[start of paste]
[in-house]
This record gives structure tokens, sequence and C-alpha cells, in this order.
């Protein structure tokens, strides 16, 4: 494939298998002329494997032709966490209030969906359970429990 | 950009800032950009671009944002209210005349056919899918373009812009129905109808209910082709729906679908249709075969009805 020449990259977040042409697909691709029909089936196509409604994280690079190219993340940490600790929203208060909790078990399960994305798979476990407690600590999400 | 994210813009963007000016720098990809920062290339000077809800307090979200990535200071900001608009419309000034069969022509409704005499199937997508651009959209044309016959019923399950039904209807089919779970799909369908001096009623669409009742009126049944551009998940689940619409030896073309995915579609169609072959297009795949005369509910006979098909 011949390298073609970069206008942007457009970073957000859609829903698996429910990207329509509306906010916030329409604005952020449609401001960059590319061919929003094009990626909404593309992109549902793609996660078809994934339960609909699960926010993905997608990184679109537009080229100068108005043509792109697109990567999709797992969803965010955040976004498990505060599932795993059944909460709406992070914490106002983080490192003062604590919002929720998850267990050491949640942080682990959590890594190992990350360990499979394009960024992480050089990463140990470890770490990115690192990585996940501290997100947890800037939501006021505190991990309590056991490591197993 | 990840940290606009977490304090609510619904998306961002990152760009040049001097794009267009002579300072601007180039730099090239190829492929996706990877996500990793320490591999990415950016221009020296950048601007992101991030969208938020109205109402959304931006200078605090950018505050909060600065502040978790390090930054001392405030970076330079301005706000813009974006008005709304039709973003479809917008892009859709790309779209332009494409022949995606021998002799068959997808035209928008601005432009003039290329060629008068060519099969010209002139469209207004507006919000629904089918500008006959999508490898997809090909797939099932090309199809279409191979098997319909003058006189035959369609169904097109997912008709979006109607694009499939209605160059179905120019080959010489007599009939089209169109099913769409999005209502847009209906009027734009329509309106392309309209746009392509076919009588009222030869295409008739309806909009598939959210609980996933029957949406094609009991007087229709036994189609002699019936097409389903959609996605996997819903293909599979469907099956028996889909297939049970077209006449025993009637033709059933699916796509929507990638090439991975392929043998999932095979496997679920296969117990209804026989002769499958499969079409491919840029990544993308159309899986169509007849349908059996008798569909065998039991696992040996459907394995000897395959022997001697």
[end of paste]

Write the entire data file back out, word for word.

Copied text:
[in-house]
This record gives structure tokens, sequence and C-alpha cells, in this order.
């Protein structure tokens, strides 16, 4: 494939298998002329494997032709966490209030969906359970429990 | 950009800032950009671009944002209210005349056919899918373009812009129905109808209910082709729906679908249709075969009805 020449990259977040042409697909691709029909089936196509409604994280690079190219993340940490600790929203208060909790078990399960994305798979476990407690600590999400 | 994210813009963007000016720098990809920062290339000077809800307090979200990535200071900001608009419309000034069969022509409704005499199937997508651009959209044309016959019923399950039904209807089919779970799909369908001096009623669409009742009126049944551009998940689940619409030896073309995915579609169609072959297009795949005369509910006979098909 011949390298073609970069206008942007457009970073957000859609829903698996429910990207329509509306906010916030329409604005952020449609401001960059590319061919929003094009990626909404593309992109549902793609996660078809994934339960609909699960926010993905997608990184679109537009080229100068108005043509792109697109990567999709797992969803965010955040976004498990505060599932795993059944909460709406992070914490106002983080490192003062604590919002929720998850267990050491949640942080682990959590890594190992990350360990499979394009960024992480050089990463140990470890770490990115690192990585996940501290997100947890800037939501006021505190991990309590056991490591197993 | 990840940290606009977490304090609510619904998306961002990152760009040049001097794009267009002579300072601007180039730099090239190829492929996706990877996500990793320490591999990415950016221009020296950048601007992101991030969208938020109205109402959304931006200078605090950018505050909060600065502040978790390090930054001392405030970076330079301005706000813009974006008005709304039709973003479809917008892009859709790309779209332009494409022949995606021998002799068959997808035209928008601005432009003039290329060629008068060519099969010209002139469209207004507006919000629904089918500008006959999508490898997809090909797939099932090309199809279409191979098997319909003058006189035959369609169904097109997912008709979006109607694009499939209605160059179905120019080959010489007599009939089209169109099913769409999005209502847009209906009027734009329509309106392309309209746009392509076919009588009222030869295409008739309806909009598939959210609980996933029957949406094609009991007087229709036994189609002699019936097409389903959609996605996997819903293909599979469907099956028996889909297939049970077209006449025993009637033709059933699916796509929507990638090439991975392929043998999932095979496997679920296969117990209804026989002769499958499969079409491919840029990544993308159309899986169509007849349908059996008798569909065998039991696992040996459907394995000897395959022997001697």